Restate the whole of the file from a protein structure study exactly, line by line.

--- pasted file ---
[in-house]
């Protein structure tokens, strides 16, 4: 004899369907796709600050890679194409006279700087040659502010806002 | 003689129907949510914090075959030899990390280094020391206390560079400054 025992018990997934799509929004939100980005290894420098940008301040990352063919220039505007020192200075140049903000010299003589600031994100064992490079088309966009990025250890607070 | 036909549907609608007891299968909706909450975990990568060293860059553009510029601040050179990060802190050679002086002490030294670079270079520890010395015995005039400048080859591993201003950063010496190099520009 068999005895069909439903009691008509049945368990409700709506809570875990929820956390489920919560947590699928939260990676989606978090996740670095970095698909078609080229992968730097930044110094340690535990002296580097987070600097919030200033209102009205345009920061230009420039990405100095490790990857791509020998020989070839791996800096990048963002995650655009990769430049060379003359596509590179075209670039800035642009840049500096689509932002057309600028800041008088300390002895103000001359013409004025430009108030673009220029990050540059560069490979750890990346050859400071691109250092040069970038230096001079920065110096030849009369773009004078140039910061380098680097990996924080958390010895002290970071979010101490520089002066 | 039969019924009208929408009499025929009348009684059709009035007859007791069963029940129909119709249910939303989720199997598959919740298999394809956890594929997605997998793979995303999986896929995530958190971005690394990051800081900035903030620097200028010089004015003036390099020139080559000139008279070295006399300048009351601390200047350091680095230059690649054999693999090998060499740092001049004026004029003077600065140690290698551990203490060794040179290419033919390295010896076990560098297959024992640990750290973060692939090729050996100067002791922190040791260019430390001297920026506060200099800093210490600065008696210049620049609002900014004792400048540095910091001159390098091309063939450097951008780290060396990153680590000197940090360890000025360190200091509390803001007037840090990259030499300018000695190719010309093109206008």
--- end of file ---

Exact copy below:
[in-house]
């Protein structure tokens, strides 16, 4: 004899369907796709600050890679194409006279700087040659502010806002 | 003689129907949510914090075959030899990390280094020391206390560079400054 025992018990997934799509929004939100980005290894420098940008301040990352063919220039505007020192200075140049903000010299003589600031994100064992490079088309966009990025250890607070 | 036909549907609608007891299968909706909450975990990568060293860059553009510029601040050179990060802190050679002086002490030294670079270079520890010395015995005039400048080859591993201003950063010496190099520009 068999005895069909439903009691008509049945368990409700709506809570875990929820956390489920919560947590699928939260990676989606978090996740670095970095698909078609080229992968730097930044110094340690535990002296580097987070600097919030200033209102009205345009920061230009420039990405100095490790990857791509020998020989070839791996800096990048963002995650655009990769430049060379003359596509590179075209670039800035642009840049500096689509932002057309600028800041008088300390002895103000001359013409004025430009108030673009220029990050540059560069490979750890990346050859400071691109250092040069970038230096001079920065110096030849009369773009004078140039910061380098680097990996924080958390010895002290970071979010101490520089002066 | 039969019924009208929408009499025929009348009684059709009035007859007791069963029940129909119709249910939303989720199997598959919740298999394809956890594929997605997998793979995303999986896929995530958190971005690394990051800081900035903030620097200028010089004015003036390099020139080559000139008279070295006399300048009351601390200047350091680095230059690649054999693999090998060499740092001049004026004029003077600065140690290698551990203490060794040179290419033919390295010896076990560098297959024992640990750290973060692939090729050996100067002791922190040791260019430390001297920026506060200099800093210490600065008696210049620049609002900014004792400048540095910091001159390098091309063939450097951008780290060396990153680590000197940090360890000025360190200091509390803001007037840090990259030499300018000695190719010309093109206008």